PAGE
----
Sunday, June 19, 2022

NSIRA report on Avoiding Complicity in Mistreatment by Foreign Entities

On May 19th, NSIRA released the declassified version of its Review of Departmental Frameworks for Avoiding Complicity in Mistreatment by Foreign Entities (NSIRA Review 2019-06). Ministerial directions were issued to a number of Canadian departments and agencies in 2011 and, later, in 2017 on managing the risks of information sharing with other countries; these MDs were subsequently replaced by the provisions of the Avoiding Complicity in Mistreatment by Foreign Entities Act in 2019. NSIRA's review looked specifically at the actions taken by the six departments and agencies that received the 2017 MD, including CSE, which unsurprisingly is the agency I'm going to focus on here.

CSE comes out looking good in this report. While NSIRA noted deficiencies in the way many of the six organizations handled this issue and made a series of recommendations applicable to all of them, CSE was broadly seen as having done well in meeting its obligations.

I have to say I don't find this result greatly surprising, as two and a half decades of review by OCSEC and now NSIRA have made CSE highly conscious of the importance of ensuring that ministerial directions and other legal requirements are clearly reflected in internal policies and procedures and that compliance with those policies and procedures is effectively monitored and documented.

(This is not to suggest that reviews no longer find matters of this kind — they're still among the most common issues raised by CSE's watchdogs. But the agency has come a long way over the years in aligning its policy regime and paperwork with actual existing practice.)

What I mostly want to highlight about this report is not compliance questions, but the evidence it provides of the long way CSE has yet to go on the transparency front.

Let's look specifically at page 22 of NSIRA's report, where the annex related to CSE begins.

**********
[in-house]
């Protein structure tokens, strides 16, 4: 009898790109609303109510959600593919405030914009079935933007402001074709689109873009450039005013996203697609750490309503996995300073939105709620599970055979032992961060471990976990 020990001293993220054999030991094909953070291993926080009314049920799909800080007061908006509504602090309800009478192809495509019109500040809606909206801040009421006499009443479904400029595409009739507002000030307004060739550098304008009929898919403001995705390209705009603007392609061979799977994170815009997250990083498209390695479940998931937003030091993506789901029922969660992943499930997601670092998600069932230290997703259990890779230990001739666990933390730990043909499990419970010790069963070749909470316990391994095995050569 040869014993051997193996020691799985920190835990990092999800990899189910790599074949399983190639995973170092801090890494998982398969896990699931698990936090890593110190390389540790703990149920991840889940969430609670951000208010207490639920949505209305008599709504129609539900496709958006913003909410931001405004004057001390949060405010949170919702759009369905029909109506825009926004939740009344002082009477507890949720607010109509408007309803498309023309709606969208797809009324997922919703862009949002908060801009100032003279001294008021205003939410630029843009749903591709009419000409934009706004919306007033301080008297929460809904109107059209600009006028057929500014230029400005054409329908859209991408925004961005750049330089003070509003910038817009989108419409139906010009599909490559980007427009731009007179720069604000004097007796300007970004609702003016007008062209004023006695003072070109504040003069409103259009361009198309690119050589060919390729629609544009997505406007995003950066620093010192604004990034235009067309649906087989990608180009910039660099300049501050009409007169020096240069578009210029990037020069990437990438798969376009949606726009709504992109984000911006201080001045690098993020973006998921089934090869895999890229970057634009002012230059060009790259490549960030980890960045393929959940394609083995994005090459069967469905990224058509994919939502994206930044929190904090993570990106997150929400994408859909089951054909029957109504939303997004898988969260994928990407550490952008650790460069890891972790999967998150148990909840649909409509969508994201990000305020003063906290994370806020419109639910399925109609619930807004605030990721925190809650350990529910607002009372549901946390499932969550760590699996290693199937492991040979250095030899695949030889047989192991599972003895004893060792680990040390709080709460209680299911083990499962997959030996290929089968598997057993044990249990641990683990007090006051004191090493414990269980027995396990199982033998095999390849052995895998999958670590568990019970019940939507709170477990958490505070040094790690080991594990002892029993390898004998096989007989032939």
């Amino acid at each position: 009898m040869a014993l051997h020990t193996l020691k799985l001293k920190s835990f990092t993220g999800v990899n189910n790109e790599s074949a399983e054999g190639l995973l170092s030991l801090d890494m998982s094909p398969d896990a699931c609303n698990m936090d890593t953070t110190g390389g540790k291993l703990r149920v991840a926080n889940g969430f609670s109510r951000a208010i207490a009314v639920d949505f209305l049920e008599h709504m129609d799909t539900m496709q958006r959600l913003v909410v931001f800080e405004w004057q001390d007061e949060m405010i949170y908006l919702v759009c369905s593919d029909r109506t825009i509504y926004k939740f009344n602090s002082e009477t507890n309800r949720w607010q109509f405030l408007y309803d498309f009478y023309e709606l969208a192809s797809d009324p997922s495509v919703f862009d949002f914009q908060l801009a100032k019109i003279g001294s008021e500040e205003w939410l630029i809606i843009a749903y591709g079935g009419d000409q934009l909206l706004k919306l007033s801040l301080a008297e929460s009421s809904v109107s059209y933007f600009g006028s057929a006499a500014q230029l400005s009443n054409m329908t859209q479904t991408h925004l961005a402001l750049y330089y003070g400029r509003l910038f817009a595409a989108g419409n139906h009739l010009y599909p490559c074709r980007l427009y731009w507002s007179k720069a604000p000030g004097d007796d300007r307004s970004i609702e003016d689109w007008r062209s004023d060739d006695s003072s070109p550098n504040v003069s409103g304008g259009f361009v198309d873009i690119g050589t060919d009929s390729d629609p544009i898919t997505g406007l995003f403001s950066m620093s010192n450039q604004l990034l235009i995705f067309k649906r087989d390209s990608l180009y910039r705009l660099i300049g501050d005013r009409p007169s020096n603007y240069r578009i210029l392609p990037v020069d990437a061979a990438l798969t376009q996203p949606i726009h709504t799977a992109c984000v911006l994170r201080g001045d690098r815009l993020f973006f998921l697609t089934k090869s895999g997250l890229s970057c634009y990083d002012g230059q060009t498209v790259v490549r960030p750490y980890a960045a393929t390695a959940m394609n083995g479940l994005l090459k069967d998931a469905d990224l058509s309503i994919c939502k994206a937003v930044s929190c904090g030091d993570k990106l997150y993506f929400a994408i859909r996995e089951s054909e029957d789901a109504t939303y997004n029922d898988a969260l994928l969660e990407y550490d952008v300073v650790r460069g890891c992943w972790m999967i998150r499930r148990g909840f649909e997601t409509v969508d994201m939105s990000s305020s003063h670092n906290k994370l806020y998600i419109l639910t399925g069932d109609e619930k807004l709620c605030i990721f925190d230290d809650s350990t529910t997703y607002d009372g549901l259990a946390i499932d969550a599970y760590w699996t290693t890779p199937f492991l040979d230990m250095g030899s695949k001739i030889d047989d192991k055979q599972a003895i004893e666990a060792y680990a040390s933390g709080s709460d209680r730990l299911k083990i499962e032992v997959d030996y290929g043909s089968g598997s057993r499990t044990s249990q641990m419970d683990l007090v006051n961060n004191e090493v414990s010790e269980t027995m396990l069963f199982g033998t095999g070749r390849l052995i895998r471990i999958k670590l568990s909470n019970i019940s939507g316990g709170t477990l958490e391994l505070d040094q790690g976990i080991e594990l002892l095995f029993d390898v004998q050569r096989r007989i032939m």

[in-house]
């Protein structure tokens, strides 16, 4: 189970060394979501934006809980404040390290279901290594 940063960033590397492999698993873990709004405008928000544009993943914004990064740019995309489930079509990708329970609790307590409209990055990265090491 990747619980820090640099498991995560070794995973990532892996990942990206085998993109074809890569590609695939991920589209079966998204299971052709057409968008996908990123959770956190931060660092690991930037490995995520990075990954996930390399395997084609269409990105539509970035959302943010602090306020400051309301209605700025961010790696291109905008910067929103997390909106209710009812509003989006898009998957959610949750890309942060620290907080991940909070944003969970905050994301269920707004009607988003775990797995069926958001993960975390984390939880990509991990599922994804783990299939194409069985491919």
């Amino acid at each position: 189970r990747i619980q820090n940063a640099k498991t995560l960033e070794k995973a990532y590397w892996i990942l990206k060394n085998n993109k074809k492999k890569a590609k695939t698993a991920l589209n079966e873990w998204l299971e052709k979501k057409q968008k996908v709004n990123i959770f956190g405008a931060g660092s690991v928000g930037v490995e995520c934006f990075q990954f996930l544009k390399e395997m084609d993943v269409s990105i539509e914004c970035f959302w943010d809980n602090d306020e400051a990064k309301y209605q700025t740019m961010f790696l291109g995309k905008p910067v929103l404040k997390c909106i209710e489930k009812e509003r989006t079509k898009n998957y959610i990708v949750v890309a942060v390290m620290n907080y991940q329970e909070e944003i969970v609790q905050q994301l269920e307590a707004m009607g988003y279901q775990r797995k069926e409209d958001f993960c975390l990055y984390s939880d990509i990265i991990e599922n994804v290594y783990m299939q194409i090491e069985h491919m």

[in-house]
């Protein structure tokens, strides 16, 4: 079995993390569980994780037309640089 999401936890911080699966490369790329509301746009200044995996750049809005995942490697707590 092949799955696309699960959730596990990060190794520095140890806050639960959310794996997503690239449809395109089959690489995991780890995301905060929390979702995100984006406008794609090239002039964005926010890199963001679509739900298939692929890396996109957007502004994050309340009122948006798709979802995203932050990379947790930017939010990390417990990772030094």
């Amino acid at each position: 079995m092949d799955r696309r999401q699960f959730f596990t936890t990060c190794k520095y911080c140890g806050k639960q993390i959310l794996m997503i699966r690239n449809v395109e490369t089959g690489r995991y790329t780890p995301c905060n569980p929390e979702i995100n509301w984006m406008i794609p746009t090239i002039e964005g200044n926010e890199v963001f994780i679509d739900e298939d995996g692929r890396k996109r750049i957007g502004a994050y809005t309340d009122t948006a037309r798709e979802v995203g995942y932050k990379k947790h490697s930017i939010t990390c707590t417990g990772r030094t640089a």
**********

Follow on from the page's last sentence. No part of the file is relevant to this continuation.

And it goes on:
For reasons mysterious to me, CSE evidently insisted on redacting the following non-secrets: 


● that CSE's process under the 2011 Ministerial Directive excluded review of normal information-sharing with the Five Eyes;


● that prior to 2017, CSE's ITS (i.e., cyber) side and its SIGINT side each conducted Mistreatment Risk Assessments (MRAs); 


● that the Corporate and Operational Policy Section of CSE, which now performs these assessments for the entire agency, is or at least was known internally by the alphanumeric designator D2 (and, more specifically, the sub-unit responsible was D2A);


● and that the CSE branch that contains D2 is Policy and Communications, under the direction of the Deputy Chief, Policy and Communications (DC PC) (listed as Director General, Policy and Communications (DG PC) in the out-of-date chart shown below).


Was it really necessary for CSE to insist on redacting all that information from NSIRA's report? If it was, then maybe they shouldn't have revealed it all already.


Something useful is learned

Happily, it's not all blank spaces and black holes.

On the useful information front, I've wondered for some time how CSE finessed the Five Eyes issue in the years since the 2017 Ministerial Directive appeared, since that version and the subsequent 2019 Avoiding Complicity Act contain no Five Eyes exception. 

Here the report is actually quite helpful. Although it doesn't make the Five Eyes connection explicit, the report reveals that CSE does two types of mistreatment risk assessment: case-specific ones and annual ones, the latter of which are "used to exclude countries from the normal MRA process".

I don't think there's much question which countries' boxes get ticked every year for that.